When Did I Get Like This?: The Screamer, the Worrier, the Dinosaur-Chicken-Nugget-Buyer, and Other Mothers I Swore I'd Never Be
By: Amy Wilson
Publisher: William Morrow
Publication Date: April 2010
Reviewed by: Ellen Feld
Review Date: May 12, 2010
Thank you, Amy Wilson, for writing a book to remind mothers that it’s okay to be less than perfect.
Wilson bares all in the story of her early days as a mom. Beginning with her first pregnancy, the author recounts the joys, struggles and stresses that come with caring for an infant, toddler, and finally, young child. Wilson realizes early on that being the perfect mother, as portrayed in the media, is a near impossibility. After trying over and over to do things “right” (for instance, the way television depicts mothers), Wilson slowly becomes the mother most of us are today. The one who cares deeply for her children, who does everything she can for her kids, but who doesn’t freak out if a child plays in a sandbox and forgets to “purell” afterwards.
Wilson’s witty and somewhat self-deprecating manner kept me laughing throughout When Did I Get Like This? While my own kids are now getting ready to head off to college, I found myself grinning and remembering those days when like Wilson, I was overwhelmed, underappreciated, and felt inadequate. The author is spot on with her descriptions of daily life with three young children and how they changed her life. I particularly appreciated her observation that when her husband took the kids for five minutes, he was praised by family and strangers alike as the perfect father but she received no accolades for doing her “job” of raising the kids. Looking frumpy, yes, being the perfect mother, no. Gosh, that sounded so familiar.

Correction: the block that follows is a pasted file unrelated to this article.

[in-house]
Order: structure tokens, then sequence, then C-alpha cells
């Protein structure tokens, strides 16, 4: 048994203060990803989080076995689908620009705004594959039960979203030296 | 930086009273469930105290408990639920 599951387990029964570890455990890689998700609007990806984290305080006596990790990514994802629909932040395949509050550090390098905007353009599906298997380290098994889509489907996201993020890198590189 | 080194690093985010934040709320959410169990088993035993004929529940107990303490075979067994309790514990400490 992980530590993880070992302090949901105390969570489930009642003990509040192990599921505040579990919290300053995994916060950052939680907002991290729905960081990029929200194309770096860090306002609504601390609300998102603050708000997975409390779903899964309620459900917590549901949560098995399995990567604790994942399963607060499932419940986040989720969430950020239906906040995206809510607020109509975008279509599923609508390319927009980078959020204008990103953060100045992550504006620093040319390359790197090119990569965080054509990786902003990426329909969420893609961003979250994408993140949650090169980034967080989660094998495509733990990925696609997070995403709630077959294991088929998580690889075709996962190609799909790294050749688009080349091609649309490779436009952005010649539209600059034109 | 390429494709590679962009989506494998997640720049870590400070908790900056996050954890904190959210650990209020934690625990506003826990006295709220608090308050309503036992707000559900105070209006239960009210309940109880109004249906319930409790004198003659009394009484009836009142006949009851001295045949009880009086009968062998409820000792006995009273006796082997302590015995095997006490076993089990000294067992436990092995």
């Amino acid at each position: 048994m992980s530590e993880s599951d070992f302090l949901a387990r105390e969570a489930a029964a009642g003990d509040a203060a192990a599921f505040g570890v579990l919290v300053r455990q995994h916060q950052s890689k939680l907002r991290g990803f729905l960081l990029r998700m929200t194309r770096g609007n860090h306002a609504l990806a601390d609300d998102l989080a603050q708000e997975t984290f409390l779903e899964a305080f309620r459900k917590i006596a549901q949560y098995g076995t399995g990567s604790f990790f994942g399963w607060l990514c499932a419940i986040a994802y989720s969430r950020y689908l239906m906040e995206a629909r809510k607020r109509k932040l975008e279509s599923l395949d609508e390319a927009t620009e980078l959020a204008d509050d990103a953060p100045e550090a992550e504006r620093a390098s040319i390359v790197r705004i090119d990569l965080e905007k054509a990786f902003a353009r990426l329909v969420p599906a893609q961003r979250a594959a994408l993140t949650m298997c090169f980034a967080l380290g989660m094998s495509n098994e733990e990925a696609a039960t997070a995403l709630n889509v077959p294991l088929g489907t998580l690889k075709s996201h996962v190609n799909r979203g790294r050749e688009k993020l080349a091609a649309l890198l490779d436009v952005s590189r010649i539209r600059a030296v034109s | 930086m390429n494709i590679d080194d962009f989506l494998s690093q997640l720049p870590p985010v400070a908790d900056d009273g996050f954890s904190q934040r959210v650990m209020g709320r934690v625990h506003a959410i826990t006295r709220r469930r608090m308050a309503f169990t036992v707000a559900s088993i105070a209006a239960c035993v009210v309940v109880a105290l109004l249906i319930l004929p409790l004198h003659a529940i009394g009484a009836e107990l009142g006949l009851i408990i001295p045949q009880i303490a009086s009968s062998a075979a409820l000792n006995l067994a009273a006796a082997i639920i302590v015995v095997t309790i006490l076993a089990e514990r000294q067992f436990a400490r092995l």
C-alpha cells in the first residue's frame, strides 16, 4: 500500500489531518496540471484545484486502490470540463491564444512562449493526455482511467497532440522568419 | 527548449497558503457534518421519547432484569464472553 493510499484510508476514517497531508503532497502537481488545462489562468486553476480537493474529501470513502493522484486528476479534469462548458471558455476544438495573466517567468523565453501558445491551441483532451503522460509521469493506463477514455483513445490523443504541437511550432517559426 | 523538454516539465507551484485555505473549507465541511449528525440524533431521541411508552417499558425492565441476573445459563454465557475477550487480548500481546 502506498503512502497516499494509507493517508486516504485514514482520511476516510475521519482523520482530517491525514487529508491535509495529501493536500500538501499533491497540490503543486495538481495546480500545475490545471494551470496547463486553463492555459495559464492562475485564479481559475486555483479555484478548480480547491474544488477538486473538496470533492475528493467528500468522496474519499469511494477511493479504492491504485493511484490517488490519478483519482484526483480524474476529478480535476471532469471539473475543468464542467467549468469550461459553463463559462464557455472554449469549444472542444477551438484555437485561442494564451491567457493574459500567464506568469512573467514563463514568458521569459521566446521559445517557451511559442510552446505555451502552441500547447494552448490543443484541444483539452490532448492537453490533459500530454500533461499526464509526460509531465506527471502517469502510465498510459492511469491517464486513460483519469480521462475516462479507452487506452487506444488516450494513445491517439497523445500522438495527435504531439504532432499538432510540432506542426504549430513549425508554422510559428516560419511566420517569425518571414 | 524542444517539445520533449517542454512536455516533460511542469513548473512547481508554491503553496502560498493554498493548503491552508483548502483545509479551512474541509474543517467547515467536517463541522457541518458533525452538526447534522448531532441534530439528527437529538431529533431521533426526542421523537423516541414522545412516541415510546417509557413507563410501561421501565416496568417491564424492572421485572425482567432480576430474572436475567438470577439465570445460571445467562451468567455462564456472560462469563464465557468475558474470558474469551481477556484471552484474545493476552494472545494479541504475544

Wilson tackles all sorts of subjects within the child-rearing spectrum from childbirth to the ridiculously competitive nursery school application process in New York City. The author takes on issues such as her two sons’ sibling rivalry and how they learned to play each other and their parents with hysterical accuracy. She’s not afraid to show her own shortcomings as well as her children’s imperfections (for example, when they learned to lie). Indeed, by exposing all, in a humorous way, the author has written a book that can be enjoyed by every mother who has “been there, done that.”
Quill says: With wit, sarcasm, and a bit of self-deprecation, Wilson takes the reader on a whirlwind ride through the life-changing role of motherhood.